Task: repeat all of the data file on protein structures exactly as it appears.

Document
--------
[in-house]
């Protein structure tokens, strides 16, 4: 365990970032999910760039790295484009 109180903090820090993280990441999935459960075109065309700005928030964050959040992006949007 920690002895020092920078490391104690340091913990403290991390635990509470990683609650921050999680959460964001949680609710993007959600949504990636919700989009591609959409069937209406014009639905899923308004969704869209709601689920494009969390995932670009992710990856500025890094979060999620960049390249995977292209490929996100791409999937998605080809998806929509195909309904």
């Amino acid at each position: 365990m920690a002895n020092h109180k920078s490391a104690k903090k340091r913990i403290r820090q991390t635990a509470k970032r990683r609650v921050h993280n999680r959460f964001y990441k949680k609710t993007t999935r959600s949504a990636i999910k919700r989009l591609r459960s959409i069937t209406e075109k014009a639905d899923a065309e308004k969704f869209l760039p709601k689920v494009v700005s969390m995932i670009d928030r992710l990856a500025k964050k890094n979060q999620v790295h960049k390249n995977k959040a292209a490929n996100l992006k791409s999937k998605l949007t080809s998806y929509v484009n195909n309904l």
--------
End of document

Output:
[in-house]
């Protein structure tokens, strides 16, 4: 365990970032999910760039790295484009 109180903090820090993280990441999935459960075109065309700005928030964050959040992006949007 920690002895020092920078490391104690340091913990403290991390635990509470990683609650921050999680959460964001949680609710993007959600949504990636919700989009591609959409069937209406014009639905899923308004969704869209709601689920494009969390995932670009992710990856500025890094979060999620960049390249995977292209490929996100791409999937998605080809998806929509195909309904």
């Amino acid at each position: 365990m920690a002895n020092h109180k920078s490391a104690k903090k340091r913990i403290r820090q991390t635990a509470k970032r990683r609650v921050h993280n999680r959460f964001y990441k949680k609710t993007t999935r959600s949504a990636i999910k919700r989009l591609r459960s959409i069937t209406e075109k014009a639905d899923a065309e308004k969704f869209l760039p709601k689920v494009v700005s969390m995932i670009d928030r992710l990856a500025k964050k890094n979060q999620v790295h960049k390249n995977k959040a292209a490929n996100l992006k791409s999937k998605l949007t080809s998806y929509v484009n195909n309904l």